Patients who exercise after bariatric surgery produced functional alterations in brain networks associated with food intake and modified by obesity. The study’s researchers said the findings confirm the hypothesis that exercise and bariatric surgery act synergistically on the connectivity among brain regions associated with cognition, reward and emotional regulation, potentially moderating hunger and enhancing satiety.
"The regulation of energy expenditure is governed by multiple internal and external signals. People with obesity display major dysregulation of brain regions associated with appetite and satiety. Our study showed that exercise by post-bariatric patients helped 'normalize' these complex networks so as to improve the central control of food intake” said Professor Bruno Gualano, from the Hospital das Clínicas (HC), University of São Paulo's Medical School (FM-USP) in Brazil, and co-author of the paper, ‘Exercise modifies hypothalamic connectivity and brain functional networks in women after bariatric surgery: a randomized clinical trial’, published in the International Journal of Obesity. “For example, some of these regions are activated and connect more intensely in people with obesity when they eat fatty or sugary food, increasing their desire to consume such food. We found that exercise counteracts this effect, at least in part.”
They noted that exercise increased the connectivity between the hypothalamus (the brain region that controls homeostasis, including regulation of appetite and energy expenditure) and the brain's sensory areas. At the same time, it apparently decreased the link between the default mode network, which is more active during a resting state, and the salience network, the brain region involved in decision-making. The researchers also found that exercise after bariatric surgery appeared to modulate the medial hypothalamic nucleus involved in appetite suppression and increased energy expenditure.
From the clinical standpoint, Gualano believes the findings suggest that exercise should be considered an important complementary therapy to improve brain functions and enhance the known benefits of bariatric surgery, such as a reduction in cardiometabolic risk factors, as well as preservation of muscle mass and bone health.
The randomised clinical trial involved 30 women aged between 18 and 60 who had a Roux-en-Y gastric bypass. Half the study sample were randomly assigned to a six-month exercise programme of resistance and aerobic training three times a week, starting three months after the operation and supervised by a team of physical education professionals.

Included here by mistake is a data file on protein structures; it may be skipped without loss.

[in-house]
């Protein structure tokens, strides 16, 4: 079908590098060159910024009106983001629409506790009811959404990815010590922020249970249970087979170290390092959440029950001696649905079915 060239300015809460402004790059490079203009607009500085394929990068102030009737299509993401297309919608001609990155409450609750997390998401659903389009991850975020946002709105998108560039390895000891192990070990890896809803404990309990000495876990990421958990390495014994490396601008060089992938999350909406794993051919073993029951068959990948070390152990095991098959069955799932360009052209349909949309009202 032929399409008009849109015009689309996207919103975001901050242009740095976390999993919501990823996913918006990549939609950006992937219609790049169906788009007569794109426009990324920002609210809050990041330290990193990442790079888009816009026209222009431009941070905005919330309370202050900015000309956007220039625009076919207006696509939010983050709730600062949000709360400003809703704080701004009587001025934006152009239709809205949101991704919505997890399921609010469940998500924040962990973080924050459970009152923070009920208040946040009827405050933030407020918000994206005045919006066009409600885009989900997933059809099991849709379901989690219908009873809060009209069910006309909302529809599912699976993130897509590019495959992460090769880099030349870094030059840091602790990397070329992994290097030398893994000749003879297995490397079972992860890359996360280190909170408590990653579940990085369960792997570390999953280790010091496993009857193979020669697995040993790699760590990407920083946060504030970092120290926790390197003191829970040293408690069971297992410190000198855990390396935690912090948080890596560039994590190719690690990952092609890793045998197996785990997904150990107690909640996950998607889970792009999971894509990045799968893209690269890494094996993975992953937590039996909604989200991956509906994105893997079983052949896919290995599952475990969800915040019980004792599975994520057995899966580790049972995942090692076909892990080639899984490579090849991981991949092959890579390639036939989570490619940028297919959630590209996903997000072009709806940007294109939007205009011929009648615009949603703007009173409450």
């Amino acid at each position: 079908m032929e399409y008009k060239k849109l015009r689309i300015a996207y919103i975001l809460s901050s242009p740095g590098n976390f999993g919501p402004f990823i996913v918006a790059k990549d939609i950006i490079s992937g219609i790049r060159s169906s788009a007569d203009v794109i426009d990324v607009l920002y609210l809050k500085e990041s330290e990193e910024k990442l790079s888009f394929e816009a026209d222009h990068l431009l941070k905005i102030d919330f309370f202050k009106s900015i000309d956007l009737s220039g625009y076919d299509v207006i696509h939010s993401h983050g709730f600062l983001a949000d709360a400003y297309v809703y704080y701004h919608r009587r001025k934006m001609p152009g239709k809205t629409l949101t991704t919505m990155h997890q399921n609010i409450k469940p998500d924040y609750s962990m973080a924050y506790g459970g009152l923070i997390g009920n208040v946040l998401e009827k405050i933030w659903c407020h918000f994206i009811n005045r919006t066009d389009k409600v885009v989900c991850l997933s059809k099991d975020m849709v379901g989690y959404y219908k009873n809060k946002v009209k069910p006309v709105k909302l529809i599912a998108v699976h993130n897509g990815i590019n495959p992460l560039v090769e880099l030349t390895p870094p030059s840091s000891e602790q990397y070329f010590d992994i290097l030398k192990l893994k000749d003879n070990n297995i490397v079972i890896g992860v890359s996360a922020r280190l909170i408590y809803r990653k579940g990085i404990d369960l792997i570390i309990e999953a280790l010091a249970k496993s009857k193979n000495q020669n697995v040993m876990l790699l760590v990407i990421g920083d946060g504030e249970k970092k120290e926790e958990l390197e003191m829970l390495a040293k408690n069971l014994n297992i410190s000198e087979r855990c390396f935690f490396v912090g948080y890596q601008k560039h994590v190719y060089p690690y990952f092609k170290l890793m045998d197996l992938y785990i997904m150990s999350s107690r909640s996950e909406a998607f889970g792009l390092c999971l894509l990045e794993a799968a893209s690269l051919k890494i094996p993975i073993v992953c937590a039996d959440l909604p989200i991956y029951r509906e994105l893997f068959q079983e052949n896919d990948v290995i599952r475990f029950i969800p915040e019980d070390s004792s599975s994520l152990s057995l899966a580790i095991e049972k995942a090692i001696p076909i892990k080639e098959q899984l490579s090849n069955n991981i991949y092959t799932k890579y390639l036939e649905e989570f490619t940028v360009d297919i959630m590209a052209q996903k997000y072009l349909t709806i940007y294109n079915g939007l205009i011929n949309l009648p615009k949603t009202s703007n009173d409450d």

Clinical, laboratory and brain functional connectivity parameters were assessed at the start of the trial, as a baseline, and again three and nine months after the operation. Functional magnetic resonance imaging (fMRI) was used to detect connectivity between anatomically distinct brain areas organized as networks, and to analyse the combined effects of the surgical procedure and exercise training. Data collection began in June 2018 and ended in August 2021.
"The literature has already shown that post-bariatric patients have many brain alterations compatible with improved control of appetite, satiety and hunger in neural circuits that govern food intake. Our study found that exercise training bolstered this response," added Gualano, noting the importance of lifestyle changes to maintain the benefits of weight loss for people with obesity. "Regular exercise is known to induce several physiological adaptations that translate into health benefits. These benefits are reversed if the patient stops exercising regularly. Our study didn't measure the duration of the brain changes induced by exercise, however. They're highly likely to diminish and possibly even go into reverse as the amount and intensity of exercise decrease. It's crucial to adopt a healthy lifestyle in order for the responses to bariatric surgery to be long-lasting.”
Next steps for the research group will include studying the effects in people with obesity of exercise and diet combined with other weight loss strategies, including new drugs such as peptide analogs or incretin mimetics, a class of medications commonly used to treat type 2 diabetes. Incretins are gut hormones that aid digestion and blood sugar control by signalling to the brain to stop eating after a meal.
To access this study, please click here